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Employee Listening Strategies: Multiple Channels

Employee Listening Strategies: Multiple Channels

In previous posts, we showed you how employee listening techniques have helped Best Workplaces preserve employee trust and build employee engagement:

  1. Leverage employee groups and committees 
  2. Ensure authentic follow-up on employee feedback
  3. Creat engagement through multiple channels
  4. Employee surveys

Let's take a look at the third strategy on our list:

Create engagement through multiple channels 

Technology has enabled many new and different ways to engage employees. Best Workplaces regularly leverage technology platforms to open and maintain dialogues with employees.

Diversifying channels of communication and the ways you solicit ideas from employees can go a long way toward increasing participation and quality of dialogue.

Three companies who earn positions on our Best Workplaces lists are using digital channels to enhance communication:

Edward Jones: Five-Year Plan Website

Photo: Employees at Edward Jones. 

At investment firm Edward Jones, the Executive Committee invited all associates to participate in crafting the organization's strategy via a Five-Year Plan website. The company received 4,000 responses from employees — including 2,000 in the first 24 hours!

Leaders took the input seriously, understanding that when employees are involved in firm-level initiatives, their commitment to the firm and its future grows.

Two changes that reflect employee input:

  • Client statements have been revised to show the clients rate of return
  • Health insurance subsidies have increased for newer financial advisors

This is a company that understands innovation isn't reserved for top-down initiatives. Ideas can come from anywhere and that's key if you want to create a culture of innovation. 

Navy Federal Credit Union: Employee Voice Program

Photo: Employees at Navy Federal Credit Union work together in a collaboration workspace.

The Navy Federal Credit Union "Employee Voice Program" encourages employees to "think outside the box" and submit new, creative ideas to move the organization forward.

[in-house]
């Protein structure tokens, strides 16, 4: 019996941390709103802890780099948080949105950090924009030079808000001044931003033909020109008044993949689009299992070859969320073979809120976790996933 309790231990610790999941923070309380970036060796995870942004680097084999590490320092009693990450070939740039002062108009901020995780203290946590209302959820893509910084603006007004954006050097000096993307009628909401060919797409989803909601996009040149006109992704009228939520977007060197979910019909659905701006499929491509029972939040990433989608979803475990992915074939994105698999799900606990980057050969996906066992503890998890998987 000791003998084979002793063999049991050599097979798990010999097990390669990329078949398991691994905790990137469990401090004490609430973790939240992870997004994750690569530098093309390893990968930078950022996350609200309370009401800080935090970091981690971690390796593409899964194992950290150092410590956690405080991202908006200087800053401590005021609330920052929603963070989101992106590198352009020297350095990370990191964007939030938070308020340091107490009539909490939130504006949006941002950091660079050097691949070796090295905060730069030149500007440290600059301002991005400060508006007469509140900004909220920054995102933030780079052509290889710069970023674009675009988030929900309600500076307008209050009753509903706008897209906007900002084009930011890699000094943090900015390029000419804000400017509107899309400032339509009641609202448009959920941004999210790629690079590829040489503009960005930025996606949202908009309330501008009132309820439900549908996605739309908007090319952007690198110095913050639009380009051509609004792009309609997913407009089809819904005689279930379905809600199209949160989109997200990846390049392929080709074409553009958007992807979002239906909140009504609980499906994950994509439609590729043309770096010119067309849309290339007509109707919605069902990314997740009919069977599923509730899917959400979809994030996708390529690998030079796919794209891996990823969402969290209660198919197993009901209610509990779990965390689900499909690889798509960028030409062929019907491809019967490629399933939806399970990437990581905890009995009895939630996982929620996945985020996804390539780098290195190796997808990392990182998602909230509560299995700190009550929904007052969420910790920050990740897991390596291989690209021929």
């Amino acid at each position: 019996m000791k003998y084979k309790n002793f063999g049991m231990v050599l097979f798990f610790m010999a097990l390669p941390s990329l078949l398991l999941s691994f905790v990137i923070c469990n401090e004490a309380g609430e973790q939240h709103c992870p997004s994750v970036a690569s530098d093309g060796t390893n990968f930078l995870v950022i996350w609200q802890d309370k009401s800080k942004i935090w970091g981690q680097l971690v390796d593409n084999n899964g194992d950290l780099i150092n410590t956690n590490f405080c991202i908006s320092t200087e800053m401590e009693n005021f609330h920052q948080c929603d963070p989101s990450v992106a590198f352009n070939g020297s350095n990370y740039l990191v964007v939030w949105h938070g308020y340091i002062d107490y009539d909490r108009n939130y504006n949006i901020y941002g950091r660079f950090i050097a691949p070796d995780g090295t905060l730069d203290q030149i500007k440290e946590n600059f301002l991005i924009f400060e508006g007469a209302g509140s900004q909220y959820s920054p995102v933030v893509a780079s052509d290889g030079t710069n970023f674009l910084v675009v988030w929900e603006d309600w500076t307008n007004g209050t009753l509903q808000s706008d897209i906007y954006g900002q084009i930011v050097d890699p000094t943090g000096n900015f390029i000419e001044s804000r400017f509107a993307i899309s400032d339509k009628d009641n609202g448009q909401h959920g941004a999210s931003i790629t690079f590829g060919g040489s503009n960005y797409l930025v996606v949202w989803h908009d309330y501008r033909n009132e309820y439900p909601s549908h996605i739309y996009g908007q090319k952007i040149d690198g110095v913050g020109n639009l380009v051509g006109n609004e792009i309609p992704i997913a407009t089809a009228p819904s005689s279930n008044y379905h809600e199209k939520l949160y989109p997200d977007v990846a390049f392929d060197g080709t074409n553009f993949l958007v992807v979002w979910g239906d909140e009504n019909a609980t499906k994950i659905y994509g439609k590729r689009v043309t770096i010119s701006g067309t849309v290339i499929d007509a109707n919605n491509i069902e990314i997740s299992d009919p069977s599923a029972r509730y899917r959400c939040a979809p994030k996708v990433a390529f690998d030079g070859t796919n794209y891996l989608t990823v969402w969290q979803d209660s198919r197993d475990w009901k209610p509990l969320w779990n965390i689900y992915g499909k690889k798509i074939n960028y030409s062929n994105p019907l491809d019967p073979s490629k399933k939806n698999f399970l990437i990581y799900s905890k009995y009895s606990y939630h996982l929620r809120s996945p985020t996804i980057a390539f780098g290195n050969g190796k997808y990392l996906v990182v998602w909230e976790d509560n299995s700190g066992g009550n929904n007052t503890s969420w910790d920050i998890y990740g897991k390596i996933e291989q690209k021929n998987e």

The goal: empower employees to come up with innovative ways to enhance member service, which helps Navy Federal stay competitive.

Each idea submitted is evaluated by the corresponding business area. Some factors considered are feasibility, cost, and overall value.

To thank employees and encourage participation, Navy Federal gives awards of $500-$1,500 for the best ideas.

The program was so successful that the company expanded it to other departments in the organization, replacing their “idea” program that had been in existence for 15 years.

Hyatt Hotels Corporation: Think Tank

Photo: Unsplash. 

Hyatt’s "Think Tank" program gives teams of associates from all levels of the company a chance to pitch new ideas and concepts to the C-Suite — and to have fun doing it.

For the first Hyatt Think Tank, 13 cross-functional teams developed solutions to the challenge of “radically improving the way we work together in the corporate office.”

Each team ventured outside of their departments, conducting empathy interviews with associates to gather feedback and ideas surrounding the challenge question. 

In January, the teams gathered in Chicago for the first Hyatt Think Tank finale. Just like in the show Shark Tank, the C-Suite panel heard each team’s pitch, questioning and challenging each teams ideas. 

After hearing all the pitches, the panel decided which prototypes would get an opportunity to move forward, and which needed additional time for further development.

By looking beyond traditional communication channels, Hilton has enabled a wide variety of employees to participate in organizational decisions and changes. 

What will your employee listening strategy look like?

Each of the examples above shows a company doing a great job of improving company culture by listening to employees.

As you've noticed, no two of them are doing exactly the same thing.

Some of these examples might not translate well to your company, while others may be just the sort of thing you can learn from. What will you do to start listening more closely to employees?

Top of our list of important employee listening tools is an employee survey. Learn more about the only employee survey built on 30 years of workplace data.

Claire Hastwell